The toll bridge which the new high-level displaced was originally a railroad bridge in Girard, Pa., on the line of the Nickel Plate. When it was displaced there, it was purchased by M. W. Culbertson, of that place, who made arrangements with the Ashtabula County commissioners to allow him to reconstruct it at the east end of Main street in Conneaut. It was put into service there in 1902, and in 1907 the superstructure was rebuilt. When the C. & E. interurban line was built, it crossed this bridge in a framework extension constructed especially for that purpose, along the north side. A few years later a part of this framework gave way under a funeral car and nearly precipitated the car, the mourners and casket to the valley bottom. Then the track was transferred to the main structure. The bridge was closed to traffic in the early spring of 1922, but the trolley cars were allowed to continue to use it until September of that year, when it was sold to a Buffalo junk concern, which shut off all vehicular traffic, and that was the death knell of the C. & E. interurban service, which was discontinued forthwith.

Adventure of a Pioneer.—One of the stories of adventures of the early day residents of Conneaut has to do with the strange experience of one Solomon Sweatland. Several versions of the story have been published, but the main features are related quite similarly, and the following account, copied from the Williams Brothers' History, is very likely as near to the facts as could in any way be ascertained, as there is no historical record of early date. Credit for this version is given to Harvey Nettleton. "Sweatland was an active young man, residing with his family on the lake shore, a short distance below the mouth of Conneaut Creek. He was fondly attached to the sports of the woods, and made a chase a source both of profit and amusement.”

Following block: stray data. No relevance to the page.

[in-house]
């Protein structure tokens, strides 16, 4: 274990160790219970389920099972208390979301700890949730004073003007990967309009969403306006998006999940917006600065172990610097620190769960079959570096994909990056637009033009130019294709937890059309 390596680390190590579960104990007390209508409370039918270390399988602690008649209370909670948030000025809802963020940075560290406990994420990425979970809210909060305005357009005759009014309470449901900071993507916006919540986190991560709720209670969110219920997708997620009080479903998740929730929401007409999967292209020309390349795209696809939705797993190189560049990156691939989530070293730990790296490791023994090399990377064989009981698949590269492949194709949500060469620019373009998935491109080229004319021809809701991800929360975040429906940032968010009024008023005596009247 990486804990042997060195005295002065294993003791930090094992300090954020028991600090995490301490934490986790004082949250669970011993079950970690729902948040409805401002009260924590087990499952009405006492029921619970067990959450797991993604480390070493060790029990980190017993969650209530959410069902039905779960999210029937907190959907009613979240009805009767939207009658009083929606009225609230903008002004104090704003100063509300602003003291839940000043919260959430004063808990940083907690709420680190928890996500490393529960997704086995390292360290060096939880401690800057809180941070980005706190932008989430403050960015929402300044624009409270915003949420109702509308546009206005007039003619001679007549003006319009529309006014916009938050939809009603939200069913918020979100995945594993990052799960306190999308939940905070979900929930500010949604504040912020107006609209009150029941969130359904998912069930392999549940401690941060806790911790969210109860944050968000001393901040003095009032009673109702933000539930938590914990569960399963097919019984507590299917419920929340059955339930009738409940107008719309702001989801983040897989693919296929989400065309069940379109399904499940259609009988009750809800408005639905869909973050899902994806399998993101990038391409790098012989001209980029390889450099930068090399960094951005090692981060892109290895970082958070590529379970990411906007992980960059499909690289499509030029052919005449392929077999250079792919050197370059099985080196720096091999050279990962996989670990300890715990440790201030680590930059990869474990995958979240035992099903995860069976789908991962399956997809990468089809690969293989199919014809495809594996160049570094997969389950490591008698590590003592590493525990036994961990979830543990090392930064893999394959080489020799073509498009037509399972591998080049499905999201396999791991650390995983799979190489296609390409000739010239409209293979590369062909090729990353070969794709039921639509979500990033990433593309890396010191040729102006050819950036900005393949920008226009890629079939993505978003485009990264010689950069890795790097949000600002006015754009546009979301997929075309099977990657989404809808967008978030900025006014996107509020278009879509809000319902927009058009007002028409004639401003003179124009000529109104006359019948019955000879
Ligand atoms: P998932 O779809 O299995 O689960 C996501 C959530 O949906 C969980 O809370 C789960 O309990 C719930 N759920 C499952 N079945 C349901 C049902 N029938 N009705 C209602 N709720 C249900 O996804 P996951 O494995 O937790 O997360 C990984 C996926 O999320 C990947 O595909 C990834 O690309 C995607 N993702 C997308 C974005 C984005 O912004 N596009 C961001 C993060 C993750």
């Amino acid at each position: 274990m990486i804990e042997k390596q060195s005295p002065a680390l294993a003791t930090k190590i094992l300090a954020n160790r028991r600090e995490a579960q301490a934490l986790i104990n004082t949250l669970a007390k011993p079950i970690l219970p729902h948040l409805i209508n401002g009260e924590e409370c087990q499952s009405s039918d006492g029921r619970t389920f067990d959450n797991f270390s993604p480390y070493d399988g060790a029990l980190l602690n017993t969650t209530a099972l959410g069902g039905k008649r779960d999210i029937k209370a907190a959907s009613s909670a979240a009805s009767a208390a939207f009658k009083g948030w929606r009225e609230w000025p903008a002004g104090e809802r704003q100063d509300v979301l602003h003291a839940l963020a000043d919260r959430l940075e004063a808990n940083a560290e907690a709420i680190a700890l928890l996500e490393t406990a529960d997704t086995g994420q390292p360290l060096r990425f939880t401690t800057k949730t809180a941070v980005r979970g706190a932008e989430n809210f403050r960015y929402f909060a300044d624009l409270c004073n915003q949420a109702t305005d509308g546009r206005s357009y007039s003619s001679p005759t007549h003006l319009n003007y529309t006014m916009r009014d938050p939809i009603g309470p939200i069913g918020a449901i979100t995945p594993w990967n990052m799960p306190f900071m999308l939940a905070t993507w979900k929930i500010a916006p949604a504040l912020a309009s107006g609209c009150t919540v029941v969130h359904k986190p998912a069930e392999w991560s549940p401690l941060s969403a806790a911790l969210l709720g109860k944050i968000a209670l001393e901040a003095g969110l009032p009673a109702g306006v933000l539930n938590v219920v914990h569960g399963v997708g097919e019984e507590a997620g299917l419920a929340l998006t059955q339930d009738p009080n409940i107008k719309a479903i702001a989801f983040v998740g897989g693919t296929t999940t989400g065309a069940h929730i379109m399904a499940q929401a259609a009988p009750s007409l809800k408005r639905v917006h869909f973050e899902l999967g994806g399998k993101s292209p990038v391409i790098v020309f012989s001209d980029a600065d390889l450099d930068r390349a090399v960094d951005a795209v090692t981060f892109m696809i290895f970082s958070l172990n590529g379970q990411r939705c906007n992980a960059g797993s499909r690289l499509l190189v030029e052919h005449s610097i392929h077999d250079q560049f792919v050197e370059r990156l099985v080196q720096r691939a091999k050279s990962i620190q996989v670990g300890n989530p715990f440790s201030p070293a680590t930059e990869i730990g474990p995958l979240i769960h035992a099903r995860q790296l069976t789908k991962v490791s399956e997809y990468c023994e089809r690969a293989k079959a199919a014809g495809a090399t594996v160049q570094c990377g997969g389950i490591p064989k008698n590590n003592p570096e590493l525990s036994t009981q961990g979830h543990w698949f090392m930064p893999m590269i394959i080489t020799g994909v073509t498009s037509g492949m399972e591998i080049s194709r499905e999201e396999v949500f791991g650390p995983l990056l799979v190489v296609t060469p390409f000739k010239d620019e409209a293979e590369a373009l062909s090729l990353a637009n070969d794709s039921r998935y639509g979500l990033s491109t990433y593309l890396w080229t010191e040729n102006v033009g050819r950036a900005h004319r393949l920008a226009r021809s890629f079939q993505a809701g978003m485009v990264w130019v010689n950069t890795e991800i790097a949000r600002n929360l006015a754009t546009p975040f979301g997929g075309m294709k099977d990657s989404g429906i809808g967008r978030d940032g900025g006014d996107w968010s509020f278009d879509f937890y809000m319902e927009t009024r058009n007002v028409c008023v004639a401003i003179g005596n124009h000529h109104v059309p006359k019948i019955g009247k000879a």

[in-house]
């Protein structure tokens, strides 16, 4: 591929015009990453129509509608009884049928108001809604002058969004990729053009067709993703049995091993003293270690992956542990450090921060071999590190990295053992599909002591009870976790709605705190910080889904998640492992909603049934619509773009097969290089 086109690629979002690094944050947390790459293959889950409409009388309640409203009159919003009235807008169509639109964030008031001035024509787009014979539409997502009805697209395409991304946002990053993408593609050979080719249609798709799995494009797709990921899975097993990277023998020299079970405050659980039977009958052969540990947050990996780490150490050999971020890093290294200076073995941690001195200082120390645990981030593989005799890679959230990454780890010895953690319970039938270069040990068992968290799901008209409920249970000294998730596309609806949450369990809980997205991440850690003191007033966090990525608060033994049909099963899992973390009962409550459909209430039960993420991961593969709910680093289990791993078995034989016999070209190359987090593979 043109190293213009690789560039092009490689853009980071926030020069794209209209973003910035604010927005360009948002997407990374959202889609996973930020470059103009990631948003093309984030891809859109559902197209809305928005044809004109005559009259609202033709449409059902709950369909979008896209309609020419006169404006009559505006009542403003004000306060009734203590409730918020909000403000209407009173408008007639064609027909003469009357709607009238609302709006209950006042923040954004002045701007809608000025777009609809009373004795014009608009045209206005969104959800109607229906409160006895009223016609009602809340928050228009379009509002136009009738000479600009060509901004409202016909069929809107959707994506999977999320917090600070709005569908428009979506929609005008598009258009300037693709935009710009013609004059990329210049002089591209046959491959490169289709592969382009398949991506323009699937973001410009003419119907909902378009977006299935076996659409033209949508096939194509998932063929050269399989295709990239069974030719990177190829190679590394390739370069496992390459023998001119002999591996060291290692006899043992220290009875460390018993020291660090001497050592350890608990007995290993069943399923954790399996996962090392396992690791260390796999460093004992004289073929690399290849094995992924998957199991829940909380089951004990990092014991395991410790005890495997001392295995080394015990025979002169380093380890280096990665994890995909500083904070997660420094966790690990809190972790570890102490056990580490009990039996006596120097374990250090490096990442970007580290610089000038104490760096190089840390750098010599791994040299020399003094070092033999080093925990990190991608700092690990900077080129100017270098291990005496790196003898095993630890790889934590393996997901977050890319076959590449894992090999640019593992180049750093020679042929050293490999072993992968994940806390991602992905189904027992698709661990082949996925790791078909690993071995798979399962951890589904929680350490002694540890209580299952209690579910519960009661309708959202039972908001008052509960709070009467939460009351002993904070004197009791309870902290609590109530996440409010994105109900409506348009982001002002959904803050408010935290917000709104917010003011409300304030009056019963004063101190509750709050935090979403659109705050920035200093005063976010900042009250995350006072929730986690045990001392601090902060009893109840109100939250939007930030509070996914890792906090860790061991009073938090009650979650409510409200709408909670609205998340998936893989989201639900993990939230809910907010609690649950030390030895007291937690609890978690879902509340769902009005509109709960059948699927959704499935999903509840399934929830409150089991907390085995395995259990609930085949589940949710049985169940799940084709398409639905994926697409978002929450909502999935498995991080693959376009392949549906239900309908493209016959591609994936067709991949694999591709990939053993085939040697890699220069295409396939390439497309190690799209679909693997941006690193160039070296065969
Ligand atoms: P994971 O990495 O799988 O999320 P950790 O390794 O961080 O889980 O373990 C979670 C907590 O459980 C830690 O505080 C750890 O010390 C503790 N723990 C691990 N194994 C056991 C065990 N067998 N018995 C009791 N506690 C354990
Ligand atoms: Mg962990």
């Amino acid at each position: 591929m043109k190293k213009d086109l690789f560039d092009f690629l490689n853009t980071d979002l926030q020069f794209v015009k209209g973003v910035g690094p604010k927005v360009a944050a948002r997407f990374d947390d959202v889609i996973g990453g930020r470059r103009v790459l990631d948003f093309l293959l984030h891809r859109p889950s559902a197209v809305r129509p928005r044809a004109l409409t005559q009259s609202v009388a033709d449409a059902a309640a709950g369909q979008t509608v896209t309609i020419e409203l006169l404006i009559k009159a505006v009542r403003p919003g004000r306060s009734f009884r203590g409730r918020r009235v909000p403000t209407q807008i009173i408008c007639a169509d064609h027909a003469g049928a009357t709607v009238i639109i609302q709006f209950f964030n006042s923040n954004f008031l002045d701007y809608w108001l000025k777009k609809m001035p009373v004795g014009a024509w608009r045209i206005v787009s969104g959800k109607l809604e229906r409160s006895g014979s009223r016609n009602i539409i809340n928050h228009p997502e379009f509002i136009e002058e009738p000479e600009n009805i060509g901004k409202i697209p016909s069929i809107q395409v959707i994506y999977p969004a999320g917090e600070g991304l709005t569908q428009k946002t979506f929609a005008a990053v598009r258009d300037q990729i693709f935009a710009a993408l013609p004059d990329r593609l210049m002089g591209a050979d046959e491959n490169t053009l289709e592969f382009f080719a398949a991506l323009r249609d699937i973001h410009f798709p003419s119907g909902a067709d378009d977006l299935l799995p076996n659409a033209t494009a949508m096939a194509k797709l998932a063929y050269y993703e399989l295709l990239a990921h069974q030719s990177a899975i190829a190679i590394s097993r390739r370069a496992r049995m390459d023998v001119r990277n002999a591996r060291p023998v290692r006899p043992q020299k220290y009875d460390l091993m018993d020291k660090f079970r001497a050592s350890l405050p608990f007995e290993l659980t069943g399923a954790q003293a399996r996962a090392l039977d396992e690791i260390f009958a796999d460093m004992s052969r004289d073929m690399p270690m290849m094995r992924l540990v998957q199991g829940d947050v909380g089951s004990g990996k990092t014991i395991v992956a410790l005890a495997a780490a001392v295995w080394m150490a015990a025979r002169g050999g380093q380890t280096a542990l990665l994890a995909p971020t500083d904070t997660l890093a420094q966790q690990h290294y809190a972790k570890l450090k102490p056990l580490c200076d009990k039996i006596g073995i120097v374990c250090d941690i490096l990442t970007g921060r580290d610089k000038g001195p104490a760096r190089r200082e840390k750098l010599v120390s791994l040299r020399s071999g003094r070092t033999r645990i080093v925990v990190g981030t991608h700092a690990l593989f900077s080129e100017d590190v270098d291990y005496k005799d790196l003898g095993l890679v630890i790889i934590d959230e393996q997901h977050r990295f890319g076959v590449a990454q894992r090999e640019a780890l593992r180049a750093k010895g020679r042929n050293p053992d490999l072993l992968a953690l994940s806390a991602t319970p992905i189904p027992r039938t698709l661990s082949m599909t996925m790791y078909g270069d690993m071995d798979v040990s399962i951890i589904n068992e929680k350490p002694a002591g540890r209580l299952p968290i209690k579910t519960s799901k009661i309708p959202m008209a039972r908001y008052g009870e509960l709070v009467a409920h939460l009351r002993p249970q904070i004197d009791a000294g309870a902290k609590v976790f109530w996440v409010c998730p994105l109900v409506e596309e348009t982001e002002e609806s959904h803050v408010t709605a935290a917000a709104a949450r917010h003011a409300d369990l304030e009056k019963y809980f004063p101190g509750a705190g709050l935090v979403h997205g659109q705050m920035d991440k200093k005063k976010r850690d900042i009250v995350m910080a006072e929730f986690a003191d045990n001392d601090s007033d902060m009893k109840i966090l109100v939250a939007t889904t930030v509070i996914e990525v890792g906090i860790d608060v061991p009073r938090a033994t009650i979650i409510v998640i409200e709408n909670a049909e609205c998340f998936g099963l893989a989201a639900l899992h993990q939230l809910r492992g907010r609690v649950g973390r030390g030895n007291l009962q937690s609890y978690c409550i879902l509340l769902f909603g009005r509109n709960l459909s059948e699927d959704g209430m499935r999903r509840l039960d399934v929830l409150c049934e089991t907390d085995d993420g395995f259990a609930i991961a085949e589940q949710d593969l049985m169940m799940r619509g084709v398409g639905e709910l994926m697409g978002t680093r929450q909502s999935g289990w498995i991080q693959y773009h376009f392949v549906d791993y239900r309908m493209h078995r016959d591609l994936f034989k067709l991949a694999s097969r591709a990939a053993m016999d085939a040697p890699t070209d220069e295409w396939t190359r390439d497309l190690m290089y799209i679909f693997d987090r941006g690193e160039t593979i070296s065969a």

"A favorite method of capturing deer at this time was to chase up a herd of them with hounds, and drive them into the lake, as these animals readily take to the water when hotly pursued. Sweatland kept a canoe for the purpose of going upon the lake in pursuit of the deer, and one of his neighbors, who acted in concert with him, kept a number of hounds. The arrangement between the two men was that while Mr. Cousins, the neighbor, should go into the woods, and with the dogs start the deer toward the lake, Sweatland should be prepared to take his canoe and pursue and capture the deer as soon as it should take to the water.”

"His canoe was nothing more than a large whitewood log hollowed out and formed into the shape of a canoe, about 14 feet in length, and rather wide for its length.”